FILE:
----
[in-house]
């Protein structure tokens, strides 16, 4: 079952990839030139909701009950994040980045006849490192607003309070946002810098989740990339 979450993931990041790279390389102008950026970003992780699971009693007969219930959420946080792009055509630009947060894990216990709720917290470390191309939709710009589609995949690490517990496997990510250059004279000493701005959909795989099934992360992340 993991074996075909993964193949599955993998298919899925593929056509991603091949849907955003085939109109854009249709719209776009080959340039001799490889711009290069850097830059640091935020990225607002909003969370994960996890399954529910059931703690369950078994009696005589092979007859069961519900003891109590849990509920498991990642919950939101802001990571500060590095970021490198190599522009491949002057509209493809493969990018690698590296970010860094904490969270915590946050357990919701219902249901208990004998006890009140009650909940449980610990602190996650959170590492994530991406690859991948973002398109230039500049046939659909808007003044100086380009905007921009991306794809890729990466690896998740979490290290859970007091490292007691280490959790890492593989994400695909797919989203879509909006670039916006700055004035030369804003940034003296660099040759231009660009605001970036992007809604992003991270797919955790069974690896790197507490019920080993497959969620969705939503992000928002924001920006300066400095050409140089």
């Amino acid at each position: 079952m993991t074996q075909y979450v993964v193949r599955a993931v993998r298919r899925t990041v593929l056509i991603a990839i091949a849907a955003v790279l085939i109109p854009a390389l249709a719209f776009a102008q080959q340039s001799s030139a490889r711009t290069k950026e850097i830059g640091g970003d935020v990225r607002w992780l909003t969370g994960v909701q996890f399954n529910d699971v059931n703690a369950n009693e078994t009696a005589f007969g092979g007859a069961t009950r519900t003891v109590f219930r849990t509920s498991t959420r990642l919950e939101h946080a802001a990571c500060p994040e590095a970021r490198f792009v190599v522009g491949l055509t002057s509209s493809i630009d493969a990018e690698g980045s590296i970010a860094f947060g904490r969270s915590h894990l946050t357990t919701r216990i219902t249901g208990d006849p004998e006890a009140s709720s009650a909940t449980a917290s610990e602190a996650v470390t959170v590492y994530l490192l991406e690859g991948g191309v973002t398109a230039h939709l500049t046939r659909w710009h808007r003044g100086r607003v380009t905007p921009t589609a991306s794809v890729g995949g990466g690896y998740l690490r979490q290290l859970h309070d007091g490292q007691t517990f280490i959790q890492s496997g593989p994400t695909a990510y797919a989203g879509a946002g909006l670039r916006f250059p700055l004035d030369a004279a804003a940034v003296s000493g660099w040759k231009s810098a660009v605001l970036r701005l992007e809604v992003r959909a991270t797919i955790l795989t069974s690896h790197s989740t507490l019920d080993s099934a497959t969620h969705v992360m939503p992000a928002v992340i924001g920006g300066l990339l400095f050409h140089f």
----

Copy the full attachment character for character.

[in-house]
């Protein structure tokens, strides 16, 4: 079952990839030139909701009950994040980045006849490192607003309070946002810098989740990339 979450993931990041790279390389102008950026970003992780699971009693007969219930959420946080792009055509630009947060894990216990709720917290470390191309939709710009589609995949690490517990496997990510250059004279000493701005959909795989099934992360992340 993991074996075909993964193949599955993998298919899925593929056509991603091949849907955003085939109109854009249709719209776009080959340039001799490889711009290069850097830059640091935020990225607002909003969370994960996890399954529910059931703690369950078994009696005589092979007859069961519900003891109590849990509920498991990642919950939101802001990571500060590095970021490198190599522009491949002057509209493809493969990018690698590296970010860094904490969270915590946050357990919701219902249901208990004998006890009140009650909940449980610990602190996650959170590492994530991406690859991948973002398109230039500049046939659909808007003044100086380009905007921009991306794809890729990466690896998740979490290290859970007091490292007691280490959790890492593989994400695909797919989203879509909006670039916006700055004035030369804003940034003296660099040759231009660009605001970036992007809604992003991270797919955790069974690896790197507490019920080993497959969620969705939503992000928002924001920006300066400095050409140089």
């Amino acid at each position: 079952m993991t074996q075909y979450v993964v193949r599955a993931v993998r298919r899925t990041v593929l056509i991603a990839i091949a849907a955003v790279l085939i109109p854009a390389l249709a719209f776009a102008q080959q340039s001799s030139a490889r711009t290069k950026e850097i830059g640091g970003d935020v990225r607002w992780l909003t969370g994960v909701q996890f399954n529910d699971v059931n703690a369950n009693e078994t009696a005589f007969g092979g007859a069961t009950r519900t003891v109590f219930r849990t509920s498991t959420r990642l919950e939101h946080a802001a990571c500060p994040e590095a970021r490198f792009v190599v522009g491949l055509t002057s509209s493809i630009d493969a990018e690698g980045s590296i970010a860094f947060g904490r969270s915590h894990l946050t357990t919701r216990i219902t249901g208990d006849p004998e006890a009140s709720s009650a909940t449980a917290s610990e602190a996650v470390t959170v590492y994530l490192l991406e690859g991948g191309v973002t398109a230039h939709l500049t046939r659909w710009h808007r003044g100086r607003v380009t905007p921009t589609a991306s794809v890729g995949g990466g690896y998740l690490r979490q290290l859970h309070d007091g490292q007691t517990f280490i959790q890492s496997g593989p994400t695909a990510y797919a989203g879509a946002g909006l670039r916006f250059p700055l004035d030369a004279a804003a940034v003296s000493g660099w040759k231009s810098a660009v605001l970036r701005l992007e809604v992003r959909a991270t797919i955790l795989t069974s690896h790197s989740t507490l019920d080993s099934a497959t969620h969705v992360m939503p992000a928002v992340i924001g920006g300066l990339l400095f050409h140089f």